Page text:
Figures released by the Independent Police Complaints Commission (IPCC) today have shown that there has been a 30 per cent reduction in the number of complaints made against Essex Police since 2014.
Roger Hirst, Police and Crime Commissioner for Essex, said: “I’m encouraged by this report as it shows what we already know in that Essex Police has made significant progress over the last few years in how it manages complaints. I regularly review the complaints handled by the force to ensure that they are being dealt with appropriately and that the people of Essex are getting the high quality treatment they expect. Our aim must be that anyone who feels they have not received the service they deserve can challenge Essex Police and their concerns will be taken seriously. I look forward to seeing this improvement continue in the future.”
Essex Police’s Deputy Chief Constable BJ Harrington said: “Since 2014 complaints against Essex Police have reduced by a massive 30 per cent and our reduction of 15 per cent from last year is in the top five in the country. That means people in our county can have confidence in the ethical culture and professionalism that characterises the overwhelming majority of our contact with the public.” “It is vital people who aren’t satisfied with the service we’ve provided can make a complaint easily and effectively and we look to learn from every allegation made to us. Today’s figures demonstrate very clearly that complaints are dealt with thoroughly and quickly but anyone who feels that we’ve let them down needs to tell us about it.”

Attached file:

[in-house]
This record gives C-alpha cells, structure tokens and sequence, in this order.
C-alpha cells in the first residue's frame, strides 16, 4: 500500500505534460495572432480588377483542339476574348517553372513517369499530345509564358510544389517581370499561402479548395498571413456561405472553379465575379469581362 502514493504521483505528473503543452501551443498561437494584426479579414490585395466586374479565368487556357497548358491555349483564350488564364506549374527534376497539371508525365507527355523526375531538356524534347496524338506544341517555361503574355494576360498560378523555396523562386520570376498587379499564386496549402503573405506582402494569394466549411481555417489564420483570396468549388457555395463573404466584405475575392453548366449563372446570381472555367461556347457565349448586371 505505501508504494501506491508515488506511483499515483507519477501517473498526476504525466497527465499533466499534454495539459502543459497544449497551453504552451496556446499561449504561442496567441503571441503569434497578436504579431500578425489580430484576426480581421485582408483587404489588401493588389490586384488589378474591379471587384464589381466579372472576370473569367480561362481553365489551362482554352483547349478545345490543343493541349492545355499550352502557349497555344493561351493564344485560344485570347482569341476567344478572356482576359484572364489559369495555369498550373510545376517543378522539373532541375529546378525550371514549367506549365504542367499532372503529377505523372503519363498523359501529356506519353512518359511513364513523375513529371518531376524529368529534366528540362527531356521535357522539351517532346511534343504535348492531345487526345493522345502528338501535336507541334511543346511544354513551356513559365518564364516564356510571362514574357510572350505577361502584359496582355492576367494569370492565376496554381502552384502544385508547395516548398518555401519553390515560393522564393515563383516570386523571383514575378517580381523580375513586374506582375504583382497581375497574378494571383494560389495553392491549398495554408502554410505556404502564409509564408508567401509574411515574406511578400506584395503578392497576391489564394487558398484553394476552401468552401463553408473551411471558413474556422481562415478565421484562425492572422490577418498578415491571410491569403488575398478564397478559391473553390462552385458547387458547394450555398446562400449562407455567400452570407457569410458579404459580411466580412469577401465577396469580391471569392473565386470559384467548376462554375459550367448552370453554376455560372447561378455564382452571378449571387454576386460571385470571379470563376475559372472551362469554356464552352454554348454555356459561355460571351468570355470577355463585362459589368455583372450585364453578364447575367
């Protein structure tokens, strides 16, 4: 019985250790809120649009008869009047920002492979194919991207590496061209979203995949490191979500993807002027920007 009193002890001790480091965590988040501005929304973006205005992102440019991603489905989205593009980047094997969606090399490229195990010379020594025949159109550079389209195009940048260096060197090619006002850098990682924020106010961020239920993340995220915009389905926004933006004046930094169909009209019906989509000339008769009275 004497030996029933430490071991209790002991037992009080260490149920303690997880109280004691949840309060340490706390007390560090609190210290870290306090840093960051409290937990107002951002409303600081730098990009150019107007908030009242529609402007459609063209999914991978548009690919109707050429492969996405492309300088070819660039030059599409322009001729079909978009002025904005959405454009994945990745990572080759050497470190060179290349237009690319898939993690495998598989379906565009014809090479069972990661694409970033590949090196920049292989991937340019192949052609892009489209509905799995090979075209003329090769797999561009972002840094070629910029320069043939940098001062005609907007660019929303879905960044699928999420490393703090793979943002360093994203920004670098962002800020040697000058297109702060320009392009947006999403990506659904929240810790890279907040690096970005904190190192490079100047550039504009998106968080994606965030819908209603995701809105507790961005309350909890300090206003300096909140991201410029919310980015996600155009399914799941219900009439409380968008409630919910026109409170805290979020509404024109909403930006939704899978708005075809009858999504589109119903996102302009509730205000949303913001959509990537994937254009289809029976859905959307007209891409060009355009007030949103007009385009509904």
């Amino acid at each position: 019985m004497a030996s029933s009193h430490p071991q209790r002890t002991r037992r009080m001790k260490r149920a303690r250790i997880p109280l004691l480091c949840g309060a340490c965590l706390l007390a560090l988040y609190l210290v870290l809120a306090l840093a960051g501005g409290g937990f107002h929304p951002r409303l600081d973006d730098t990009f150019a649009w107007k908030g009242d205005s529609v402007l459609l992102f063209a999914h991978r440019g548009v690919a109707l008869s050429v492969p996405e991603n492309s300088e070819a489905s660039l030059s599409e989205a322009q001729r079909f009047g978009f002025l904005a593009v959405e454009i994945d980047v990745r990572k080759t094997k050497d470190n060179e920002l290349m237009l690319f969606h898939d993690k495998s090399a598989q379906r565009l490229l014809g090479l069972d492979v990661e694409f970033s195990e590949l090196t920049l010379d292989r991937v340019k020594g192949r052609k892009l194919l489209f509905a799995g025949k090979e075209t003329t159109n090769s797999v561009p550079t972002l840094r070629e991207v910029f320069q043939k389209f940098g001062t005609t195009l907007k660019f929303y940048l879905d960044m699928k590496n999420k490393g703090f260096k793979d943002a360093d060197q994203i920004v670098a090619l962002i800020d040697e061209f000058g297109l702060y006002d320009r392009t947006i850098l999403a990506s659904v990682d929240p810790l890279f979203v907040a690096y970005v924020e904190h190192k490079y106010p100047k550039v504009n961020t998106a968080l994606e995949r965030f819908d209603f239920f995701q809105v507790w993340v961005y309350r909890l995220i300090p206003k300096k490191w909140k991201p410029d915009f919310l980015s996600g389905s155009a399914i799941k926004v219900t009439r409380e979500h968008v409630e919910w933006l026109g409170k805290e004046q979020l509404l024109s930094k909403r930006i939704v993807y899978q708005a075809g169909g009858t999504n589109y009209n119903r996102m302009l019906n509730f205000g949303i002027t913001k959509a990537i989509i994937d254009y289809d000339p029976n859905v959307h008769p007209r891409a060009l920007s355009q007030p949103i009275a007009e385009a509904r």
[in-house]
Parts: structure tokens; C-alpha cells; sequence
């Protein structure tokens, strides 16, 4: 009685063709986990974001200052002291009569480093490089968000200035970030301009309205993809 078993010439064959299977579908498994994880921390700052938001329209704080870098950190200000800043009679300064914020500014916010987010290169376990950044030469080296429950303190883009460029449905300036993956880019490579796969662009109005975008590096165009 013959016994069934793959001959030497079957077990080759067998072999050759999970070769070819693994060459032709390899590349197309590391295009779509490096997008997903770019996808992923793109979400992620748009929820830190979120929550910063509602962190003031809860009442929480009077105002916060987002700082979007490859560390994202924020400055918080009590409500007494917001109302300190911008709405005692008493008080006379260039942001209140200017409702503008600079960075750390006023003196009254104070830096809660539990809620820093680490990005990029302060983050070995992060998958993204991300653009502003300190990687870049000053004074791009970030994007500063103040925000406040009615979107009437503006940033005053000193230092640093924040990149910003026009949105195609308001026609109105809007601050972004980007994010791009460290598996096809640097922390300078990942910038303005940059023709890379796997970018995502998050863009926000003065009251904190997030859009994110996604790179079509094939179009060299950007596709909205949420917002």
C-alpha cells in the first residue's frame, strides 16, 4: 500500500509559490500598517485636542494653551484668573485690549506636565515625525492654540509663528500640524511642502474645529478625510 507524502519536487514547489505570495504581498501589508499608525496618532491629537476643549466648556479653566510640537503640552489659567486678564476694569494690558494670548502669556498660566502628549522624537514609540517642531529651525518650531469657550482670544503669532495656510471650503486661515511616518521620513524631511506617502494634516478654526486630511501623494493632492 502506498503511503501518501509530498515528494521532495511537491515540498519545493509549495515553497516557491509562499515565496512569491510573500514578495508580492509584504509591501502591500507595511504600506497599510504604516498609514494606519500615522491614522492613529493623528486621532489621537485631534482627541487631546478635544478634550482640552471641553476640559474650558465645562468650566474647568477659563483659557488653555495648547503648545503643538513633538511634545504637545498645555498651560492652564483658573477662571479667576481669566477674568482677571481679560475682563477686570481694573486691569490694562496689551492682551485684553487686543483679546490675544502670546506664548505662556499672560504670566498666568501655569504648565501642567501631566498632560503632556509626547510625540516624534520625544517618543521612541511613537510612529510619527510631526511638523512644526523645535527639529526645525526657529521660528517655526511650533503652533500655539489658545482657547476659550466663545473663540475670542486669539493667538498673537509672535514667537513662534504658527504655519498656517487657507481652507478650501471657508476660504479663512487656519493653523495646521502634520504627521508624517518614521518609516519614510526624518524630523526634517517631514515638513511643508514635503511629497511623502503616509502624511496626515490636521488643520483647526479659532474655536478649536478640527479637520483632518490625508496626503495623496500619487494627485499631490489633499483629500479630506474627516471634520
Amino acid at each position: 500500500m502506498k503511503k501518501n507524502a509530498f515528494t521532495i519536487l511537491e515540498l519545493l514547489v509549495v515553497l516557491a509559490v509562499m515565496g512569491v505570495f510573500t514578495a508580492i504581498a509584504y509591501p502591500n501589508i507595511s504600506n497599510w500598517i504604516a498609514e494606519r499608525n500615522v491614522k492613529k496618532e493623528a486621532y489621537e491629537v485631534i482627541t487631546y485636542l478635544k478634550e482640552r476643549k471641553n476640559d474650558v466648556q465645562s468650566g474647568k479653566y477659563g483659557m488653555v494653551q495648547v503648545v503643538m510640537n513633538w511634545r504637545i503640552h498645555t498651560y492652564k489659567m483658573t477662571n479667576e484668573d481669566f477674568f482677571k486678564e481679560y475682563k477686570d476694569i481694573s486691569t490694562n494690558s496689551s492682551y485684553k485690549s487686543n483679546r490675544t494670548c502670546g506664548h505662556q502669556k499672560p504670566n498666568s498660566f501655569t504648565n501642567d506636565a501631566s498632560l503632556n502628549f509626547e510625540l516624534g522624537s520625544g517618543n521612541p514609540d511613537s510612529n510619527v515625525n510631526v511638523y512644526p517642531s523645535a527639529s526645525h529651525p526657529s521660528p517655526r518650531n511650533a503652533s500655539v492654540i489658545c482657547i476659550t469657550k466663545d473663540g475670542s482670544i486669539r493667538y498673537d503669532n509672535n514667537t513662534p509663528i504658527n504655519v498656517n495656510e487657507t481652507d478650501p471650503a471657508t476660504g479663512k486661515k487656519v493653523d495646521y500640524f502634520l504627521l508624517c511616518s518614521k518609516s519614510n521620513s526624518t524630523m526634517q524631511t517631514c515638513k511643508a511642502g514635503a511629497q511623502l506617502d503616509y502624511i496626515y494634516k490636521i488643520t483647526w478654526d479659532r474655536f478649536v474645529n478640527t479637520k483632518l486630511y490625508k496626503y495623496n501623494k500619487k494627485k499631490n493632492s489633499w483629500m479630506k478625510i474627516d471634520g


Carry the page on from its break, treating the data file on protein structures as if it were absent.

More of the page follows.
The IPCC report said that in Essex there were 806 recorded complaints in total, a 15 per cent decrease on last year. Of the complaints finalised by the force in 2016/17, 47 per cent of cases were investigated by the force, and 39 per cent were dealt with through local resolution. The IPCC Chair, Dame Anne Owers, said: “The public need to have a high level of confidence in the police complaints system. If they complain about their local police force they should be assured that it will be dealt with robustly and fairly. “The current system is extremely complex and bureaucratic and this has led to some of the inconsistencies we have recorded year on year. It is also not sufficiently independent, since some dissatisfied complainants can only appeal to the force that rejected their complaint in the first place. “While some local variation is unavoidable, it is clear that some forces need to look closely at their own performance and approach, where it is clearly at odds with the norm. It is welcome that some forces have done this during last year, sometimes with the assistance of our own oversight team. “The new system will be simpler and more flexible, and will also provide an independent appeal right for everyone, either to the IPCC or to a Police and Crime Commissioner. This is welcome, but we will still need to ensure that complainants throughout the country can be assured that their complaints will be handled appropriately and thoroughly. “We look forward to working with police and crime commissioners as they take on greater responsibility for complaints in their areas, to share knowledge and ensure effective and consistent oversight of the police complaints system.” For a full breakdown of the complaints statistics for 2016/17 please click here for the full report: http://www.ipcc.gov.uk/sites/default/files/Documents/research_stats/complaints_statistics_2016_17.pdf
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